World’s biggest ‘Boyband’ BTS
Published: 08:03 PM, 2 June 2019
In February 1964, an English boy band called the Beatles made its US television debut.
Beatlemania, the intense fan frenzy directed towards the fab foursome, was gripping America and the group's performance at the Ed Sullivan Theater was punctuated by fervent screaming from the studio audience.
In May 2019, over 55 years later, another band of foreigners played the same theater.
The visual similarities were striking -- and intentional.
The Korean newcomers sported the same style of slim-fit suits and floppy bowl cuts, emblazoned their name on their drum kit in the same font used by the Liverpudlian hitmakers, and even made their broadcast in black and white.
But this wasn't the Beatles. It was BTS -- a seven-man South Korean mega-group which is quite possibly the biggest boy band in the world right now.
In April, BTS became only the third group in 50 years to have three number one albums on the Billboard 200 charts in less than 12 months, joining the ranks of The Beatles and The Monkees. The next month, BTS became the first group in Billboard history to spend five weeks at number one on the Billboard Artist 100 chart.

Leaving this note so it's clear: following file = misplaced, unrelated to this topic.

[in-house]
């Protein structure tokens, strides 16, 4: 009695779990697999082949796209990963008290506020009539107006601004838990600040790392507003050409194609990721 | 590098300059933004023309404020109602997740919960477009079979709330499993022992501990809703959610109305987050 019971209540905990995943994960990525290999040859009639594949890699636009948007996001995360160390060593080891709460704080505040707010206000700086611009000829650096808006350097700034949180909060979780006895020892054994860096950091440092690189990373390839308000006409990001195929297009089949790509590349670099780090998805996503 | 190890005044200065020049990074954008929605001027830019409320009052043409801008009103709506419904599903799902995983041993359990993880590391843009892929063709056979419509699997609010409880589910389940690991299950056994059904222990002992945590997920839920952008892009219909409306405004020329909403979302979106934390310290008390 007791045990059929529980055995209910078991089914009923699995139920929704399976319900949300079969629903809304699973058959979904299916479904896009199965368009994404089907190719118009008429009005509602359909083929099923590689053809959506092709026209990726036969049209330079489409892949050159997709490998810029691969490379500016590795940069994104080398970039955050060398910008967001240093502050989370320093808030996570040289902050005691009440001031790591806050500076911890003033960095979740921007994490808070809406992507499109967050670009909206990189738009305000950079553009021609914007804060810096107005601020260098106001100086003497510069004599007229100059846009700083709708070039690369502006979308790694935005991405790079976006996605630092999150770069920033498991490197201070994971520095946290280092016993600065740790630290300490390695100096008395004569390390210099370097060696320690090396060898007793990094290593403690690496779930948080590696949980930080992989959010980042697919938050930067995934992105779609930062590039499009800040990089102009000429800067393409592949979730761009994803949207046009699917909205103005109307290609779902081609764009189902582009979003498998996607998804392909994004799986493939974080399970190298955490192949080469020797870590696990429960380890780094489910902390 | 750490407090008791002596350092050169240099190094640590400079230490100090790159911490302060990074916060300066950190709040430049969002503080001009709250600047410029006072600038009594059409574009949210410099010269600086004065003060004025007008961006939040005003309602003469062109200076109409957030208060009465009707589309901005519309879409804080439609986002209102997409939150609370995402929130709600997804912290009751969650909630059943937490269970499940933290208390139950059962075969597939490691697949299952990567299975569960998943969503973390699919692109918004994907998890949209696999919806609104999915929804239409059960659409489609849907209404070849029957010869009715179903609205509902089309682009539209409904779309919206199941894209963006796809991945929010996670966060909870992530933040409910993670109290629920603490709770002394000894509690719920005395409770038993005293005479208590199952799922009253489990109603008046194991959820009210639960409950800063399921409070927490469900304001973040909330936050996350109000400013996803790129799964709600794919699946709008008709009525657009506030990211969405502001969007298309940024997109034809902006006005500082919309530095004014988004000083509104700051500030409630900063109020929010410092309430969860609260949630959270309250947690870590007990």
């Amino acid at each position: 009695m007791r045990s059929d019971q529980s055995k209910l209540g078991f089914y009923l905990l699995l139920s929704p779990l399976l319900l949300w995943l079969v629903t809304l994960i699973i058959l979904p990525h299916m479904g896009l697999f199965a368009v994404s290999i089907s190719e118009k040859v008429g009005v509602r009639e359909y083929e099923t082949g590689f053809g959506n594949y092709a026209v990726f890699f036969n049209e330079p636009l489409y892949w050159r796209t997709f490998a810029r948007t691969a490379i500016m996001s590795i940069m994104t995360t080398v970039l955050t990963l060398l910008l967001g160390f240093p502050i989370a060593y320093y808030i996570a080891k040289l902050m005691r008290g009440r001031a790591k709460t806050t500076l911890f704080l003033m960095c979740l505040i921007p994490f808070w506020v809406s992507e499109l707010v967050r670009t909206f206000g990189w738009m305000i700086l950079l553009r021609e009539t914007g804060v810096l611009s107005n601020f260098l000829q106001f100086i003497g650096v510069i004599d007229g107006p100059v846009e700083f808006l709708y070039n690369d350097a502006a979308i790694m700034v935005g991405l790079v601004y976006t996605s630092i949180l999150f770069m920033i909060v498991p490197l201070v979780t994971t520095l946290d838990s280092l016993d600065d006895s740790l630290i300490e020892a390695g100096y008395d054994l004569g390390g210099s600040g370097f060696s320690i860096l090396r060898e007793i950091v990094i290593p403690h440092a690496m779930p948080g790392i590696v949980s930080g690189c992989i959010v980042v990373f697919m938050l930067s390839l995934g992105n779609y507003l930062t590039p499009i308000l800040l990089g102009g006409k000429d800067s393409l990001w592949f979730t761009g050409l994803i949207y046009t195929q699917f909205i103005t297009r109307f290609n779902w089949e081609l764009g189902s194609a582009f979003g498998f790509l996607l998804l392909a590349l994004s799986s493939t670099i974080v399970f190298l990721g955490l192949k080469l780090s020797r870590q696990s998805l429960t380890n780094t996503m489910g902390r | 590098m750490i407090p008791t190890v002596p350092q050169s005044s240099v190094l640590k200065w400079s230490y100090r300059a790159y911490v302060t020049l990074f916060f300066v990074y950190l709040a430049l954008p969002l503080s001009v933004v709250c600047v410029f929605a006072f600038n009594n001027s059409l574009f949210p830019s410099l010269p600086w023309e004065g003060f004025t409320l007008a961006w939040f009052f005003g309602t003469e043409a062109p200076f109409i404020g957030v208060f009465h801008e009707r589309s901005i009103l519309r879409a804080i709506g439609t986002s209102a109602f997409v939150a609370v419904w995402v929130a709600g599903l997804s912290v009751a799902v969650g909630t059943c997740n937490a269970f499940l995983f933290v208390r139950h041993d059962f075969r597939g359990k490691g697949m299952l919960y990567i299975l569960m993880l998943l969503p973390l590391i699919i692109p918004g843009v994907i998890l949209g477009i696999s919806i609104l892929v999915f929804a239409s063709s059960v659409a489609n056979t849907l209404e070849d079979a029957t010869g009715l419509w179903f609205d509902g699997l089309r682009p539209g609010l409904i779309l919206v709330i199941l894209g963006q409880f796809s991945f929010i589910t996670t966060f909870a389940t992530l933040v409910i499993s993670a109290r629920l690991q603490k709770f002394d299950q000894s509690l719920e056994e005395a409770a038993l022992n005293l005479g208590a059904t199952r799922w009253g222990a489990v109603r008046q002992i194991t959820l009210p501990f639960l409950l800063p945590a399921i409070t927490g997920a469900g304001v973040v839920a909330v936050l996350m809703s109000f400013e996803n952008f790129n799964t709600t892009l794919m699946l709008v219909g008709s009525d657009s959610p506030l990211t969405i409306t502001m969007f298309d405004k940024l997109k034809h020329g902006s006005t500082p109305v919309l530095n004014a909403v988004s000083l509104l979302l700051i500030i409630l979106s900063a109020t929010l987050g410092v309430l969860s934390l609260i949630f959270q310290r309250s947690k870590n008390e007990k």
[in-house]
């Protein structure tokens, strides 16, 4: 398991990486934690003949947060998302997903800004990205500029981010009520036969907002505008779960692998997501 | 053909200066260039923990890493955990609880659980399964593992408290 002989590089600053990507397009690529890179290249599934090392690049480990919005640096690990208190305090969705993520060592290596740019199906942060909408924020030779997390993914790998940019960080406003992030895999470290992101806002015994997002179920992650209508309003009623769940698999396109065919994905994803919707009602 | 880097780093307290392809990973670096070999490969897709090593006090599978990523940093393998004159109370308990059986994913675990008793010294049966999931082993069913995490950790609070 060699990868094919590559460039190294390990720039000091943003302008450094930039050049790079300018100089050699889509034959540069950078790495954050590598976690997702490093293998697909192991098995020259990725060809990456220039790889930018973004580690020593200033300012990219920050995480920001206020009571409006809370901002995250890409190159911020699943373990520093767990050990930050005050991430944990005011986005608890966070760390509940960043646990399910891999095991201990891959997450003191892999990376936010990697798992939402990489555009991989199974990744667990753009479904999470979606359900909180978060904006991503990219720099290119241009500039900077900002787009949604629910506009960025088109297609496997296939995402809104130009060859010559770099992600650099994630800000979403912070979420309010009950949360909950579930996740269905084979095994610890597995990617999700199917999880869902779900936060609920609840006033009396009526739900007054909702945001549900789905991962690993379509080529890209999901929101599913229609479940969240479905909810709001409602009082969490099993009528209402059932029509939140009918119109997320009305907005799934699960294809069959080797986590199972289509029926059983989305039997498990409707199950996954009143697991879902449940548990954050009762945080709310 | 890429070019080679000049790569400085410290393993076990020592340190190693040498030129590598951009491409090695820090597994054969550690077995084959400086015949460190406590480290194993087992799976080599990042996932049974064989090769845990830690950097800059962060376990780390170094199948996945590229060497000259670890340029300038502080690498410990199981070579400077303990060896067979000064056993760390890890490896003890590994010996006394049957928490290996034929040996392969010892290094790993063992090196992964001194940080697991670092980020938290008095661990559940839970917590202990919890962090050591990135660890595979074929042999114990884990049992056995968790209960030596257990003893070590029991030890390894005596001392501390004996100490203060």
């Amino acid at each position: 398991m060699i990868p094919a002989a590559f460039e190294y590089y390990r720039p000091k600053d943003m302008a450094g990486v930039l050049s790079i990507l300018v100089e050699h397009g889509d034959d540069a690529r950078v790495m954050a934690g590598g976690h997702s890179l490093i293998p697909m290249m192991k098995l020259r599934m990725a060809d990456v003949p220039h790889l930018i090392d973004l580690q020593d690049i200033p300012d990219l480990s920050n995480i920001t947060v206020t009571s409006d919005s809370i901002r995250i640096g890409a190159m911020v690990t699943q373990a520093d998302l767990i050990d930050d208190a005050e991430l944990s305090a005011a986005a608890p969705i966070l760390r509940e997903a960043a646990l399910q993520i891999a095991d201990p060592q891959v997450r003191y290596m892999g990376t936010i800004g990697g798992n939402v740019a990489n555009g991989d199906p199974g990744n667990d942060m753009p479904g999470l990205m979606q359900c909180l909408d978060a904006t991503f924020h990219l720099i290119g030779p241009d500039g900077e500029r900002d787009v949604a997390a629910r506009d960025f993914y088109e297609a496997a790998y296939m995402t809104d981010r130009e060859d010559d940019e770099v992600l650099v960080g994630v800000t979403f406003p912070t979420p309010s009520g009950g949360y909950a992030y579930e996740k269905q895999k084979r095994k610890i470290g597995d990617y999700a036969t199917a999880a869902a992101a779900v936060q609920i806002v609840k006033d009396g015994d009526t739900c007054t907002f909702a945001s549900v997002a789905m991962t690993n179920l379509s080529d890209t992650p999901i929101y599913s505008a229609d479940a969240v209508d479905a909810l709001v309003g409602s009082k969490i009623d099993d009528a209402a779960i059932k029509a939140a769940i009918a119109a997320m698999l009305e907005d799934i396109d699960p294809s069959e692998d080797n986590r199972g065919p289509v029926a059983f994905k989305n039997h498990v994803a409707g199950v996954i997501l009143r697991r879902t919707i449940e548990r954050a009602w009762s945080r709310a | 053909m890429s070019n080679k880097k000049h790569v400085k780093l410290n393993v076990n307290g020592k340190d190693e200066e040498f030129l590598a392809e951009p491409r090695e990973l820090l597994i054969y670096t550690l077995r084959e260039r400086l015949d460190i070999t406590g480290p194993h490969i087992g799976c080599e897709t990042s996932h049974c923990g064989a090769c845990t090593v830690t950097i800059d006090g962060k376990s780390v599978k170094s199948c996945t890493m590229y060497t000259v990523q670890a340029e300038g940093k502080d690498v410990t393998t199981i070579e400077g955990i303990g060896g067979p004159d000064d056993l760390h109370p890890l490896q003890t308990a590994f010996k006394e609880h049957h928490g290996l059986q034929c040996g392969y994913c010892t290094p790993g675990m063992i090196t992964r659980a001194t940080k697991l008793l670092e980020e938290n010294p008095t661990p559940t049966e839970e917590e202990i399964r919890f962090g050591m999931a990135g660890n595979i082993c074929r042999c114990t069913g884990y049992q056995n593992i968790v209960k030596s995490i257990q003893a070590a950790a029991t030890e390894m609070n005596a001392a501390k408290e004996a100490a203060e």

Like the Beatles, BTS had traveled from another continent to perform for their enormous American fan base. But that the South Korean stars had managed to crack the American market was perhaps an even greater achievement. Most of BTS's songs are in Korean, the group only has one fluent English speaker, and they were selling Americans a distinctly Asian brand of sex appeal.
The K-pop band that could
Six years ago, when BTS released their music video debut "No More Dream" in June 2013, it wasn't obvious that they would be K-pop's breakout success story in America.
The group, comprised of Kim Tae-hyung (better known as V), Jung Ho-seok (J-Hope), Kim Nam-joon (RM), Kim Seok-jin (Jin), Park Ji-min, Jeon Jung-kook, and Min Yoon-gi (Suga), presented itself as rebellious "bad boys," sporting gold chains, bandannas and heavy black eyeliner. The aggressive, rap-heavy track urged young people not to be defined by their parents' aspirations.
South Koreans, however, weren't blown away. The single debuted at number 84 on Korea's government-sponsored Gaon Music Chart.
At the time, boy bands EXO, Big Bang and SHINee dominated the K-pop charts. And while those groups sometimes referenced hip-hop in their songs, they tended to have a more clean-cut image and sing pop songs about romance. In EXO's 2013 hit "Wolf," for instance, the band members howl and compare themselves to an animal who has been tamed by an alluring woman.
But BTS, who were then all aged between 15 and 20, had something else that set them apart: they had been developed by start-up label Big Hit Entertainment, not one of the big three record companies -- SM Entertainment, JYP Entertainment and YG Entertainment -- which formed in the late 1990s, when K-pop was starting to take off.
To dominate South Korea's ultra-competitive, $4.7 billion K-pop industry, those labels had established intense pop factories that found and developed talent to form money-making groups.